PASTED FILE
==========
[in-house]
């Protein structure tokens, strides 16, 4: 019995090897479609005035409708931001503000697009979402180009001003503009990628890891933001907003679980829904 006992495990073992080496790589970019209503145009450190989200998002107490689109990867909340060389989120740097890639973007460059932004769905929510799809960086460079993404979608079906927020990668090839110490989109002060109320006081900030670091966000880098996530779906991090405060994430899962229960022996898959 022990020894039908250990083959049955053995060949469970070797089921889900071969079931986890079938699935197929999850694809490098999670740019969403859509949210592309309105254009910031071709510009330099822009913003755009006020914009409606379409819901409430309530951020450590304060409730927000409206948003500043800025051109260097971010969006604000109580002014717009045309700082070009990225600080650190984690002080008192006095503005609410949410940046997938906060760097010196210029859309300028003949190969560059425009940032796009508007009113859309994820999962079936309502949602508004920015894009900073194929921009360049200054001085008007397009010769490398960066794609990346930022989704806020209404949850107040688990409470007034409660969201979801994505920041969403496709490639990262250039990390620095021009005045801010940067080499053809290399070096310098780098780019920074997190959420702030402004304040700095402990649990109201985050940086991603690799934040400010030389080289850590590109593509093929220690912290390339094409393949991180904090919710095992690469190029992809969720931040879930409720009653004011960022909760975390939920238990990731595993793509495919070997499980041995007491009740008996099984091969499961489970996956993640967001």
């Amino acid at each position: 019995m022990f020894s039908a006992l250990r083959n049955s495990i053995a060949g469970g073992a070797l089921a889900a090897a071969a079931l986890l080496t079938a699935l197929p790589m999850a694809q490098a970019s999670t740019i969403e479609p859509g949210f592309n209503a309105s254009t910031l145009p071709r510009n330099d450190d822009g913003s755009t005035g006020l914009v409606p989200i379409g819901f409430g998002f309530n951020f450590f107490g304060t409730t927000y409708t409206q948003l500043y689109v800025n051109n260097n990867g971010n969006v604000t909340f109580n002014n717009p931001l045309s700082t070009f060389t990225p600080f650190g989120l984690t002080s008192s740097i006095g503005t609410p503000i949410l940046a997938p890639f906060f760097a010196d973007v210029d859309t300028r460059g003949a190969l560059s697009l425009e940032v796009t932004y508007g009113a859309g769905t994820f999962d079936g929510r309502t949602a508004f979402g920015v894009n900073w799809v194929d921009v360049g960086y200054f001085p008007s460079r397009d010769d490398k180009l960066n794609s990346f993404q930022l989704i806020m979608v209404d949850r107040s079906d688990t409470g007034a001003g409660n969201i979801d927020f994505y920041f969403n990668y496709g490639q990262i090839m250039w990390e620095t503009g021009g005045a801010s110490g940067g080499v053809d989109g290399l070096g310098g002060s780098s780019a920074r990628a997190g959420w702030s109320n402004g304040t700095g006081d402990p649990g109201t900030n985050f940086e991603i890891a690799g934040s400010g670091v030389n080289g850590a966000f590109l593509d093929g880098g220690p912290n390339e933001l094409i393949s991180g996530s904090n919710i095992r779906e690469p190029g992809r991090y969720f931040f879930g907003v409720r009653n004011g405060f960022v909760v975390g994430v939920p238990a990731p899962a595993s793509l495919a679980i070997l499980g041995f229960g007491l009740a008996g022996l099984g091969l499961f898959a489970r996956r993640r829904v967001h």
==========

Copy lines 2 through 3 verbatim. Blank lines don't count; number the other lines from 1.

């Protein structure tokens, strides 16, 4: 019995090897479609005035409708931001503000697009979402180009001003503009990628890891933001907003679980829904 006992495990073992080496790589970019209503145009450190989200998002107490689109990867909340060389989120740097890639973007460059932004769905929510799809960086460079993404979608079906927020990668090839110490989109002060109320006081900030670091966000880098996530779906991090405060994430899962229960022996898959 022990020894039908250990083959049955053995060949469970070797089921889900071969079931986890079938699935197929999850694809490098999670740019969403859509949210592309309105254009910031071709510009330099822009913003755009006020914009409606379409819901409430309530951020450590304060409730927000409206948003500043800025051109260097971010969006604000109580002014717009045309700082070009990225600080650190984690002080008192006095503005609410949410940046997938906060760097010196210029859309300028003949190969560059425009940032796009508007009113859309994820999962079936309502949602508004920015894009900073194929921009360049200054001085008007397009010769490398960066794609990346930022989704806020209404949850107040688990409470007034409660969201979801994505920041969403496709490639990262250039990390620095021009005045801010940067080499053809290399070096310098780098780019920074997190959420702030402004304040700095402990649990109201985050940086991603690799934040400010030389080289850590590109593509093929220690912290390339094409393949991180904090919710095992690469190029992809969720931040879930409720009653004011960022909760975390939920238990990731595993793509495919070997499980041995007491009740008996099984091969499961489970996956993640967001």
């Amino acid at each position: 019995m022990f020894s039908a006992l250990r083959n049955s495990i053995a060949g469970g073992a070797l089921a889900a090897a071969a079931l986890l080496t079938a699935l197929p790589m999850a694809q490098a970019s999670t740019i969403e479609p859509g949210f592309n209503a309105s254009t910031l145009p071709r510009n330099d450190d822009g913003s755009t005035g006020l914009v409606p989200i379409g819901f409430g998002f309530n951020f450590f107490g304060t409730t927000y409708t409206q948003l500043y689109v800025n051109n260097n990867g971010n969006v604000t909340f109580n002014n717009p931001l045309s700082t070009f060389t990225p600080f650190g989120l984690t002080s008192s740097i006095g503005t609410p503000i949410l940046a997938p890639f906060f760097a010196d973007v210029d859309t300028r460059g003949a190969l560059s697009l425009e940032v796009t932004y508007g009113a859309g769905t994820f999962d079936g929510r309502t949602a508004f979402g920015v894009n900073w799809v194929d921009v360049g960086y200054f001085p008007s460079r397009d010769d490398k180009l960066n794609s990346f993404q930022l989704i806020m979608v209404d949850r107040s079906d688990t409470g007034a001003g409660n969201i979801d927020f994505y920041f969403n990668y496709g490639q990262i090839m250039w990390e620095t503009g021009g005045a801010s110490g940067g080499v053809d989109g290399l070096g310098g002060s780098s780019a920074r990628a997190g959420w702030s109320n402004g304040t700095g006081d402990p649990g109201t900030n985050f940086e991603i890891a690799g934040s400010g670091v030389n080289g850590a966000f590109l593509d093929g880098g220690p912290n390339e933001l094409i393949s991180g996530s904090n919710i095992r779906e690469p190029g992809r991090y969720f931040f879930g907003v409720r009653n004011g405060f960022v909760v975390g994430v939920p238990a990731p899962a595993s793509l495919a679980i070997l499980g041995f229960g007491l009740a008996g022996l099984g091969l499961f898959a489970r996956r993640r829904v967001h």